The director calls upon regular colleagues from his previous excursions in TV and cinema to act in this film: Amy Acker, Alexis Denisof, Reed Diamond, Fran Kranz and Nathan Fillion will all be familiar to Whedon’s fans and each is given a prominent role, while there are also smaller parts for the likes of Tom Lenk and Ashley Johnson. The cast’s familiarity with each other (as well as the two-way link with the director) is evident from the off, with excellent chemistry between the actors and, it would seem, a general sense of collective ease with the aims of the project itself; perhaps this shouldn’t be all that surprising given that we are essentially watching the TV/film equivalent of a theatre company that has worked together for many years, but there is a sense of togetherness here that is worth mentioning. The chemistry between Acker (Beatrice) and Denisof (Benedick) is particularly enjoyable, with flirty insults traded throughout much of the film before their fabricated love takes on a more serious edge. It’s also interesting to note the assured performance by Jillian Morgese, who was employed as an extra on The Avengers as a waitress fleeing a typical scene of utter carnage, and was picked out by Whedon for the important role of Hero here.

Whedon shot the film during a two-week break from The Avengers in 2011 (he had finished filming Marvel’s hit-in-the-making but had yet to begin work on the post-production). Increasing the sense of familiarity for all involved, and perhaps ensuring a welcome dose of relaxation, Whedon used his own Hollywood mansion, built by his wife Kai Cole, as the location for the adaptation; its open spaces and beautiful exterior double for the Sicilian city of Messina, and it never feels for one second as if the film is an extended brag of the couple’s wealth and status, or an ill-judged episode of Through Ye Olde Keyhole.

In fact the incongruous choice of location works very well indeed. The kitchen is packed with modern equipment, while amusingly the characters of Benedick and Claudio (Kranz) must sleep in a young girl’s bedroom, replete with dolls and other toys (naturally they are oblivious to their surroundings and actually interact well with them). The garden and outdoor pool area are large enough to stage the story’s grand parties, while the director’s knowledge of the best spots in and around his house for light ensure that the contrast is crisp when needed; every time the duplicitous Don John appears, watching over events inside the house, the chiaroscuro is redolent of that used on criminals or during dramatic moments in 1940s and 1950s crime thrillers, but the blacks are never crushed.

Despite being performed in the original English the play is set in the modern day, so the suits and cocktail dresses reflect sharp, current fashions while the guests drink tequila and nonchalantly use modern technology (a list of soldiers returning from battle is checked on a smartphone, for example, while laptops are also employed). In one scene a couple of characters even share a joint, but importantly these glimpses into the good life enjoyed by Hollywood A-listers actually feel natural, and the use of such props does not dominate or come across as being gimmicky. In fact at times it is easy to forget that the house interiors and fashions are from the 21st Century, such is the cast’s poker-face ability to speak their lines in a natural and convincing way whilst ignoring the fact that the language they use doesn’t tally with their surroundings.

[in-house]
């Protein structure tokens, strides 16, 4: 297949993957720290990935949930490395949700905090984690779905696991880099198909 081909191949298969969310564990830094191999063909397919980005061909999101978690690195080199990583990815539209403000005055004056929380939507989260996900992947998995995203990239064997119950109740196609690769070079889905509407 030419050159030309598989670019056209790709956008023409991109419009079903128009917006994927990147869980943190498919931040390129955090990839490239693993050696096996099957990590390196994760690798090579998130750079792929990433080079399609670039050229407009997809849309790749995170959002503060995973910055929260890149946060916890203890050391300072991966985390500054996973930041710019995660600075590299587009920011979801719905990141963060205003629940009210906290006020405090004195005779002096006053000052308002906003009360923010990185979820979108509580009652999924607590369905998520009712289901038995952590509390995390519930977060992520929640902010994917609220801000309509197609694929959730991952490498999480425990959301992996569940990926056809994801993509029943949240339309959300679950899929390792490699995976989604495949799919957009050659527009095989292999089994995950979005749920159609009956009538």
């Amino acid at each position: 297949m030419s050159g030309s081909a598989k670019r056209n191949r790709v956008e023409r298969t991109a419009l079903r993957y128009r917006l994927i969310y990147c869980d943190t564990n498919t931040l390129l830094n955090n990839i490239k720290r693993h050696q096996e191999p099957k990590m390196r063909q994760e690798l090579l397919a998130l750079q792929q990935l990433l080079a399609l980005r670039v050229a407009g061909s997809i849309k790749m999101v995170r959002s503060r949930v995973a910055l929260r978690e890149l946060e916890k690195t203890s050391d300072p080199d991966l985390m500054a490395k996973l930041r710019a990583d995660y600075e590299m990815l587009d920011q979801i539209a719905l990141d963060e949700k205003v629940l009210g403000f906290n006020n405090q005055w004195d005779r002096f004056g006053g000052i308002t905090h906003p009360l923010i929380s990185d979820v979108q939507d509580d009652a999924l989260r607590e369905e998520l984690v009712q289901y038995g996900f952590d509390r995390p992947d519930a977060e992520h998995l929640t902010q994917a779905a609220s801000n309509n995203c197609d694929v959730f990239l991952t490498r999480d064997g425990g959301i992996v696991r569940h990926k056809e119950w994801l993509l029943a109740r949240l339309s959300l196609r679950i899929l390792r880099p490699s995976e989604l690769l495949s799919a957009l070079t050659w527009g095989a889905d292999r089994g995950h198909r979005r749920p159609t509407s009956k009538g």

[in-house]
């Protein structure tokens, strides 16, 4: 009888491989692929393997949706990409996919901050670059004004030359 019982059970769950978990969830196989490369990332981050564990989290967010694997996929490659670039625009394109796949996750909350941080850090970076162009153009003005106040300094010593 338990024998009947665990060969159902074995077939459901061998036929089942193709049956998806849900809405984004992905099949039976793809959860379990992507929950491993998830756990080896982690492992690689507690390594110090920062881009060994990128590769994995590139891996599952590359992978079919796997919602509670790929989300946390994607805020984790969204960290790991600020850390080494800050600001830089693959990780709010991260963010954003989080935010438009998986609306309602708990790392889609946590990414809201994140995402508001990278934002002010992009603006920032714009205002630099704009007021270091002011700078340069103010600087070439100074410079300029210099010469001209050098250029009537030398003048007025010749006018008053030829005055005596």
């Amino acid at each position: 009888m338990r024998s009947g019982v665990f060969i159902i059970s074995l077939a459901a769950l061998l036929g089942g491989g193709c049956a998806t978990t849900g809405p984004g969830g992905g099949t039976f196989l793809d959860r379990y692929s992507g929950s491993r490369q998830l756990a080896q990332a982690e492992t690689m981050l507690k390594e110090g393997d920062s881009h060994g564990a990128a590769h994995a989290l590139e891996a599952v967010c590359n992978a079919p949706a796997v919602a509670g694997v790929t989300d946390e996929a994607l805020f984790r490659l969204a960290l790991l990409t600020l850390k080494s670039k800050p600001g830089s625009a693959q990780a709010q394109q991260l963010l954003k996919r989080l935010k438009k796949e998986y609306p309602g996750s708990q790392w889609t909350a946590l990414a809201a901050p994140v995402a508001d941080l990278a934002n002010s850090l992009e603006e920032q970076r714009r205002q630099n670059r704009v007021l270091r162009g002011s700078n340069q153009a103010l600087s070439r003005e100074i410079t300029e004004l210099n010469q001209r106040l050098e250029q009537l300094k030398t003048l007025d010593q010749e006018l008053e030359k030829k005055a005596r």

Whedon’s direction is sure, and he coaxes good performances from the assembled cast; the lines are delivered and captured clearly, and as a result it’s quite an easy adaptation to get into, even if you are unaware of the plot beforehand or if you (like me) find Shakespeare’s dialogue tough to follow. There are exaggerated moments of farce here that still remain funny today, an incredible feat given such scenes were written over 400 years ago, and Whedon captures the intended spirit very well. Occasionally the director’s background in TV drama shows through – a quick prologue hinting at a one night stand between Beatrice and Benedick that falls outside of the original story, for example, is informed by countless cheesy jewellery adverts as much as anything else – but again much of his input is welcome, and the task of staging the play so that it is accessible to a modern audience (particularly one that may not be too familiar with Shakespeare) is one that Whedon clearly approached with relish. He even went as far as scoring the film as a result of budget constraints, creating modern versions of two songs Shakespeare included in the play that are performed by his brother Jed Whedon and Jed’s wife Maurissa Tancharoen with ever-so-slight hip-hop stylings.

It’s hard to think of a more successful recent cinematic adaptation of Shakespeare’s work, certainly out of the ones that I’ve seen anyway; I’d have to go back as far as Baz Luhrmann’s camp and extravagant MTV-style take on Romeo And Juliet if I wanted to find a better film, though this is like an earnest mumblecore effort by comparison. Shot crisply, engagingly-performed and creatively-staged, this is well worth a try if you’re a fan of Shakespeare (or even just Bard-curious) and a sign that Whedon may have started down an interesting and broad mid-career path. The production company he shares with his wife has already made and distributed this year’s low-budget paranormal rom-com In Your Eyes, so it’s nice to see the huge sums of money generated by The Avengers series trickling down to smaller, personal projects. Much Ado About Nothing appears to be a good example of it, too.

The Basics:
Directed by: Joss Whedon
Written by: William Shakespeare, Joss Whedon (screenplay)
Starring: Amy Acker, Alexis Denisof, Jillian Morgese, Fran Kranz, Clark Gregg, Nathan Fillion, Reed Diamond, Sean Maher, Spencer Treat Clark, Riki Lindhome
Certificate: 12A
Running Time: 106 minutes
Year: 2012
Rating: 7.1